Swift Action On EU Chips Adoption

EU industry association is displeased at the slow progress of the European Chips Act. Reports from discussions at SEMI Europe ISS 2022 and imec Future Summits in Brussels, Leuven and Antwerp Belgium.

FREMONT, CA: SEMI Europe called for the EU to take swifter action to specify funding allocations and governance for the adoption of the European Chips Act. Senior executives from the European semiconductor industry gathered here this week for the Industry Strategy Symposium (ISS) 2022. SEMI Europe’s President Laith Altimime reiterated his concerns with the lack of specificity in the provisions of the European Chips Act to EE Times Europe at the start of the summit in Brussels. This includes budgetary allocations for each of the act's pillars, along with industry participation in the governing body that would approve operational decisions for the act. He called for the act to be approved quickly and invited the European Parliament, Member States, and the European Commission to discuss it. The organisation also released a position paper with proposals for the European Commission, Parliament, and the European Council to consider.

The European Chips Act intends to boost Europe's competitiveness and resilience in semiconductor technologies and applications while also facilitating the digital and green transition. Altimime remarked that the swift approval of the European Chips Act is likely to enhance Europe’s competitiveness to attract investments in chip manufacturing capacity and R&D. The act is also a crucial step forward in Europe's efforts to significantly reduce carbon emissions from semiconductor manufacturing and accelerate digital transformation.

Chips for Europe Initiative.

• Enhance R&D capacity and provide sufficient financing.

• Align new and existing pilot lines with projected future needs and trends, and encourage open access to all stakeholders involved in the EU semiconductor value chain.

• The Chips Joint Undertaking must focus on the demands of Europe's semiconductor sector.

• Under the Chips Joint Undertaking, create a specific funding stream for skills and workforce development.

Supply assurance

• To target all relevant technology initiatives, create a one-of-a-kind classification.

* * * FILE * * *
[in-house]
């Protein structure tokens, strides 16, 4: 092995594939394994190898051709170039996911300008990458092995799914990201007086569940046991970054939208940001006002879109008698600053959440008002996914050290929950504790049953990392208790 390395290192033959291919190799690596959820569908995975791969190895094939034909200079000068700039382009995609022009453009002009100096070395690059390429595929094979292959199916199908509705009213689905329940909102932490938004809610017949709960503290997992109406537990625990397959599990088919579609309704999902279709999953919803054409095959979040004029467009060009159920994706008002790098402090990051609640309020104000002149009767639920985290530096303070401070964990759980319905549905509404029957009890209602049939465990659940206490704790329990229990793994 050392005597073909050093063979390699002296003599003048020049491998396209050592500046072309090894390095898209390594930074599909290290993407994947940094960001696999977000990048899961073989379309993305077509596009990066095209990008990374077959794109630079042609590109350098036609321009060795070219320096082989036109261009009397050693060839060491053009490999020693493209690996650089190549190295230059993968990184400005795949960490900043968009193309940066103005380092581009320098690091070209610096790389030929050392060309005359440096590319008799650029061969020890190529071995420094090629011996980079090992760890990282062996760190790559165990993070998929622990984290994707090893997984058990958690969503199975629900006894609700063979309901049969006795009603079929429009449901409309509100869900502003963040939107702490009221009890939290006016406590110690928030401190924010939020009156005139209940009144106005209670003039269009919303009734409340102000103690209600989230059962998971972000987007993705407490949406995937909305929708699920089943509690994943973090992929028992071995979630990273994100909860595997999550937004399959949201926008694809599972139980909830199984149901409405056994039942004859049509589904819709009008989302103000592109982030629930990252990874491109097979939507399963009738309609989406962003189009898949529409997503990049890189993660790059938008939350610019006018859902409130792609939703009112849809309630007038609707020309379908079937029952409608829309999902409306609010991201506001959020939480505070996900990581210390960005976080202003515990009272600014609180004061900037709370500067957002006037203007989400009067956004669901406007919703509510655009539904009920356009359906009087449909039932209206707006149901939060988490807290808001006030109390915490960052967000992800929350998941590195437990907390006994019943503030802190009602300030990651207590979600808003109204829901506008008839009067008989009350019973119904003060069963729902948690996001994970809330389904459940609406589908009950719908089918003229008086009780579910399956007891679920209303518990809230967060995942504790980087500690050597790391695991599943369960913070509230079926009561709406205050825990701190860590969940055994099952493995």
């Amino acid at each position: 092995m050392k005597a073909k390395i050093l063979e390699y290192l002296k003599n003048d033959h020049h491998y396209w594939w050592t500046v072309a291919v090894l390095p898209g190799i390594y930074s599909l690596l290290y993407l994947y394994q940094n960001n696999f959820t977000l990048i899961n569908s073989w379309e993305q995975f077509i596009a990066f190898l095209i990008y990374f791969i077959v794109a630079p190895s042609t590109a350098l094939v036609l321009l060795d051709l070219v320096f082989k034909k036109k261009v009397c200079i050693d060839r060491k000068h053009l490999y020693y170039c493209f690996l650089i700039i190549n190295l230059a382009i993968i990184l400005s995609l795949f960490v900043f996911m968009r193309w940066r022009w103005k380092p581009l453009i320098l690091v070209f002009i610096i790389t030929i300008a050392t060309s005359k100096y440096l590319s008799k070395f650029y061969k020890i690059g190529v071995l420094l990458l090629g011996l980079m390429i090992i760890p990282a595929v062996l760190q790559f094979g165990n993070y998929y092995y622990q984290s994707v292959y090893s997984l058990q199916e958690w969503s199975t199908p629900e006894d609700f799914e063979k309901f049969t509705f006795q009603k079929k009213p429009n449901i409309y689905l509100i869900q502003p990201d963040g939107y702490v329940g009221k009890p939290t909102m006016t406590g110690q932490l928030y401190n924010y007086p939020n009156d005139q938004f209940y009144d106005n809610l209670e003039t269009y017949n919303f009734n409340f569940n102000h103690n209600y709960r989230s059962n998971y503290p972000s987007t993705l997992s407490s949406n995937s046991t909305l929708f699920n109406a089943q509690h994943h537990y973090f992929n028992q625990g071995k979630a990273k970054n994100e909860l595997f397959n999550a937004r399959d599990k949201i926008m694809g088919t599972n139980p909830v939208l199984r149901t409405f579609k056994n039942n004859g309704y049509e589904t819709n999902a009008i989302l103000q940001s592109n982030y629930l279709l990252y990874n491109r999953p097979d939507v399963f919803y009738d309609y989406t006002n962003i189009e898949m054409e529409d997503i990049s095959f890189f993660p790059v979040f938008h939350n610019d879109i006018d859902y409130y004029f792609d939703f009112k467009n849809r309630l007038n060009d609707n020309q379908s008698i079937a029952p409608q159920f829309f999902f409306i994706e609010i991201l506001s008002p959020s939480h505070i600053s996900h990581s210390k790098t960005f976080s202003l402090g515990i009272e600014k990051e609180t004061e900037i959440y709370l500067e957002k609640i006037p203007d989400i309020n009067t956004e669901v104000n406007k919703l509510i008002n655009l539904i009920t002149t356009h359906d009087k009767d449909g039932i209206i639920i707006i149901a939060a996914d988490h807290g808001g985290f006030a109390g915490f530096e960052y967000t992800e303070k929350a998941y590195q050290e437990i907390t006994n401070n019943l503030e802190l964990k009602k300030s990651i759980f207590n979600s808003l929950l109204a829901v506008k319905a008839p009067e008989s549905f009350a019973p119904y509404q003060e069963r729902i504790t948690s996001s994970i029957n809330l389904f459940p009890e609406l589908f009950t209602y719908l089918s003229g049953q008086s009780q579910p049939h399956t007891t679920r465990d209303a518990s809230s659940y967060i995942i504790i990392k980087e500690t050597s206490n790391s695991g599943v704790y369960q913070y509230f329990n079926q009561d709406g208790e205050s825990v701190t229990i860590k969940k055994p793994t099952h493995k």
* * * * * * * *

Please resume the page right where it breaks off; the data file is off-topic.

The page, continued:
• Encourage the use of expedited procedures.

Inspection and preparation

• Reduce the risks to the semiconductor value chain and the EU economy as a whole.

• Remove duplicate data reporting requirements that generate inefficiencies in semiconductor businesses' administrative processes.

• Establish standards for protecting the confidentiality of industry information.

• Encourage European collaboration with international partners, such as the EU-US Trade and Technology Council.

Governance

• Stakeholders in Europe's semiconductor ecosystem should be included.

SEMI Europe also co-authored and signed a Joint Industry Statement with other semiconductor industry stakeholder organisations from across the world. The European Commission, the European Parliament, and the European Council are urged to accomplish the following:

• Investing conditions and prospects to boost European competitiveness are emphasised.

• To assist lessen semiconductor industry interruptions, create a crisis response structure.

• Involve the semiconductor sector in the governance of the Europe Chips Act.

• Actions should be coordinated with worldwide partners.

The president of the European Commission, Ursula von der Leyen, spoke to an audience of nearly 2,000 people at the Future Summits in Antwerp, Belgium, and repeated the act's ambitions without going into too much detail. She commented how the chips have opened up a scientific revolution and the world is experiencing a chip shortage with increasing demand. As a result, the goal of the European Chips Act is to increase chip production in Europe - currently, Europe produces only eight per cent of the world's chips, but experts anticipate an increase to 30 per cent by 2030. Building on Europe's leadership in semiconductor research, filling critical gaps, and expanding global supply chain collaborations are three major goals outlined in the act. The Chips act is expected to provide public support for first-of-a-kind manufacturing facilities that do not currently exist in the United States.